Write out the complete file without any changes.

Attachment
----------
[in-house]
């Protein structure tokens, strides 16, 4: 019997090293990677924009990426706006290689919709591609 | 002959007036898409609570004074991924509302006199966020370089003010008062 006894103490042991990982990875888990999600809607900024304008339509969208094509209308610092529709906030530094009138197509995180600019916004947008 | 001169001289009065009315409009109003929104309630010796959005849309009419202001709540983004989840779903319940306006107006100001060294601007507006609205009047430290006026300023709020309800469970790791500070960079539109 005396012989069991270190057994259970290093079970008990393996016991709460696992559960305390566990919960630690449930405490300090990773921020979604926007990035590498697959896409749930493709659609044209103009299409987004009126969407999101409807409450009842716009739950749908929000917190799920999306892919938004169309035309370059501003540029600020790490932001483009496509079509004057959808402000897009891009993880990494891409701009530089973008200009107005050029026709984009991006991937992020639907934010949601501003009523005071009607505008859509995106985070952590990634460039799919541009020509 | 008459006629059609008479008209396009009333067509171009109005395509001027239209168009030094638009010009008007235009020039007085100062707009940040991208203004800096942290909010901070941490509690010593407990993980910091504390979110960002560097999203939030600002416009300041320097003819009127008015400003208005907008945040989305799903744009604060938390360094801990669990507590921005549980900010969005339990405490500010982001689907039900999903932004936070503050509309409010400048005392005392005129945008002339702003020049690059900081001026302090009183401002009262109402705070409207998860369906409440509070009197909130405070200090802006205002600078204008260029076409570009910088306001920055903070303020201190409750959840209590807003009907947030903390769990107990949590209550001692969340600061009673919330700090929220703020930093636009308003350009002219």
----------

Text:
[in-house]
């Protein structure tokens, strides 16, 4: 019997090293990677924009990426706006290689919709591609 | 002959007036898409609570004074991924509302006199966020370089003010008062 006894103490042991990982990875888990999600809607900024304008339509969208094509209308610092529709906030530094009138197509995180600019916004947008 | 001169001289009065009315409009109003929104309630010796959005849309009419202001709540983004989840779903319940306006107006100001060294601007507006609205009047430290006026300023709020309800469970790791500070960079539109 005396012989069991270190057994259970290093079970008990393996016991709460696992559960305390566990919960630690449930405490300090990773921020979604926007990035590498697959896409749930493709659609044209103009299409987004009126969407999101409807409450009842716009739950749908929000917190799920999306892919938004169309035309370059501003540029600020790490932001483009496509079509004057959808402000897009891009993880990494891409701009530089973008200009107005050029026709984009991006991937992020639907934010949601501003009523005071009607505008859509995106985070952590990634460039799919541009020509 | 008459006629059609008479008209396009009333067509171009109005395509001027239209168009030094638009010009008007235009020039007085100062707009940040991208203004800096942290909010901070941490509690010593407990993980910091504390979110960002560097999203939030600002416009300041320097003819009127008015400003208005907008945040989305799903744009604060938390360094801990669990507590921005549980900010969005339990405490500010982001689907039900999903932004936070503050509309409010400048005392005392005129945008002339702003020049690059900081001026302090009183401002009262109402705070409207998860369906409440509070009197909130405070200090802006205002600078204008260029076409570009910088306001920055903070303020201190409750959840209590807003009907947030903390769990107990949590209550001692969340600061009673919330700090929220703020930093636009308003350009002219």